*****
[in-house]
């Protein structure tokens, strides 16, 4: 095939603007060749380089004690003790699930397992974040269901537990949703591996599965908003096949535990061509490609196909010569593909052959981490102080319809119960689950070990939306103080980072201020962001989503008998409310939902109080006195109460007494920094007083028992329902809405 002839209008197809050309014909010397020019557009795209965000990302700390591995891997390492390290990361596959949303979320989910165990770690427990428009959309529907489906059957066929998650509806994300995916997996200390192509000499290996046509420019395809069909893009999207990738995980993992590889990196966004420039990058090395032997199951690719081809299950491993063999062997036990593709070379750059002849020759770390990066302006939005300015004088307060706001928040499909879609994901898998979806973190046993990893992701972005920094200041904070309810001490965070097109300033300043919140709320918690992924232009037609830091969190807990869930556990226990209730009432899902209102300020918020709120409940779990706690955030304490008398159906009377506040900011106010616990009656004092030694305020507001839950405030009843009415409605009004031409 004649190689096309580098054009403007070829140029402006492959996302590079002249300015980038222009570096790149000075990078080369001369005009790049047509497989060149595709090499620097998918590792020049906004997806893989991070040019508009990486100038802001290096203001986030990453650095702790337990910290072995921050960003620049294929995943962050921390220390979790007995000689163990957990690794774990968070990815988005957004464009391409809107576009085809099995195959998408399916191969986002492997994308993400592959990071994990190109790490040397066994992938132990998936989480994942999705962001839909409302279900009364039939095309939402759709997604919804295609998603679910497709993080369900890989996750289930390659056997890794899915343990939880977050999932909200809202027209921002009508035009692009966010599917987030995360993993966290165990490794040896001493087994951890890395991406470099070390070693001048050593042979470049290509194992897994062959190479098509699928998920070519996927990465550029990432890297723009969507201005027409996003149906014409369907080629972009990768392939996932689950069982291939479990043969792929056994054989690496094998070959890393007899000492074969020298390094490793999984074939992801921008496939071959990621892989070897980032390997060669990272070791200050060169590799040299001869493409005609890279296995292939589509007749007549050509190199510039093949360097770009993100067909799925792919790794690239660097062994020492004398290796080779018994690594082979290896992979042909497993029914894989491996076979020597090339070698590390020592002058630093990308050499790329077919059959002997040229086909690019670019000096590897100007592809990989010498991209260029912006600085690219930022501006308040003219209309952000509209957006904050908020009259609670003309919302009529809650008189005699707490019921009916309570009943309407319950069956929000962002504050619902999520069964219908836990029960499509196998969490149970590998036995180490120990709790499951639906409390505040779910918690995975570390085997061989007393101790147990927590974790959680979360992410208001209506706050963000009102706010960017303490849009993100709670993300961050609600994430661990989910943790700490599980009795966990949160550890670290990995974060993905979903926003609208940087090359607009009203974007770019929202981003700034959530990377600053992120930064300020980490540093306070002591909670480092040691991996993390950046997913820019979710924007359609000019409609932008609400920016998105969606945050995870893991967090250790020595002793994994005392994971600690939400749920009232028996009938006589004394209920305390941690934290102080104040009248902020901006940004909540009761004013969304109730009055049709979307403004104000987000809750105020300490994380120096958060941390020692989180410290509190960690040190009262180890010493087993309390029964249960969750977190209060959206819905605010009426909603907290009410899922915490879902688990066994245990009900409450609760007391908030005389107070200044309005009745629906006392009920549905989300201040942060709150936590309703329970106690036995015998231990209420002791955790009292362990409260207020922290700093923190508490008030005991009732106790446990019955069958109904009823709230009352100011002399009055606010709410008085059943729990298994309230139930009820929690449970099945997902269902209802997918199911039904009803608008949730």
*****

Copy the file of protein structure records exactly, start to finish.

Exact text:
[in-house]
């Protein structure tokens, strides 16, 4: 095939603007060749380089004690003790699930397992974040269901537990949703591996599965908003096949535990061509490609196909010569593909052959981490102080319809119960689950070990939306103080980072201020962001989503008998409310939902109080006195109460007494920094007083028992329902809405 002839209008197809050309014909010397020019557009795209965000990302700390591995891997390492390290990361596959949303979320989910165990770690427990428009959309529907489906059957066929998650509806994300995916997996200390192509000499290996046509420019395809069909893009999207990738995980993992590889990196966004420039990058090395032997199951690719081809299950491993063999062997036990593709070379750059002849020759770390990066302006939005300015004088307060706001928040499909879609994901898998979806973190046993990893992701972005920094200041904070309810001490965070097109300033300043919140709320918690992924232009037609830091969190807990869930556990226990209730009432899902209102300020918020709120409940779990706690955030304490008398159906009377506040900011106010616990009656004092030694305020507001839950405030009843009415409605009004031409 004649190689096309580098054009403007070829140029402006492959996302590079002249300015980038222009570096790149000075990078080369001369005009790049047509497989060149595709090499620097998918590792020049906004997806893989991070040019508009990486100038802001290096203001986030990453650095702790337990910290072995921050960003620049294929995943962050921390220390979790007995000689163990957990690794774990968070990815988005957004464009391409809107576009085809099995195959998408399916191969986002492997994308993400592959990071994990190109790490040397066994992938132990998936989480994942999705962001839909409302279900009364039939095309939402759709997604919804295609998603679910497709993080369900890989996750289930390659056997890794899915343990939880977050999932909200809202027209921002009508035009692009966010599917987030995360993993966290165990490794040896001493087994951890890395991406470099070390070693001048050593042979470049290509194992897994062959190479098509699928998920070519996927990465550029990432890297723009969507201005027409996003149906014409369907080629972009990768392939996932689950069982291939479990043969792929056994054989690496094998070959890393007899000492074969020298390094490793999984074939992801921008496939071959990621892989070897980032390997060669990272070791200050060169590799040299001869493409005609890279296995292939589509007749007549050509190199510039093949360097770009993100067909799925792919790794690239660097062994020492004398290796080779018994690594082979290896992979042909497993029914894989491996076979020597090339070698590390020592002058630093990308050499790329077919059959002997040229086909690019670019000096590897100007592809990989010498991209260029912006600085690219930022501006308040003219209309952000509209957006904050908020009259609670003309919302009529809650008189005699707490019921009916309570009943309407319950069956929000962002504050619902999520069964219908836990029960499509196998969490149970590998036995180490120990709790499951639906409390505040779910918690995975570390085997061989007393101790147990927590974790959680979360992410208001209506706050963000009102706010960017303490849009993100709670993300961050609600994430661990989910943790700490599980009795966990949160550890670290990995974060993905979903926003609208940087090359607009009203974007770019929202981003700034959530990377600053992120930064300020980490540093306070002591909670480092040691991996993390950046997913820019979710924007359609000019409609932008609400920016998105969606945050995870893991967090250790020595002793994994005392994971600690939400749920009232028996009938006589004394209920305390941690934290102080104040009248902020901006940004909540009761004013969304109730009055049709979307403004104000987000809750105020300490994380120096958060941390020692989180410290509190960690040190009262180890010493087993309390029964249960969750977190209060959206819905605010009426909603907290009410899922915490879902688990066994245990009900409450609760007391908030005389107070200044309005009745629906006392009920549905989300201040942060709150936590309703329970106690036995015998231990209420002791955790009292362990409260207020922290700093923190508490008030005991009732106790446990019955069958109904009823709230009352100011002399009055606010709410008085059943729990298994309230139930009820929690449970099945997902269902209802997918199911039904009803608008949730």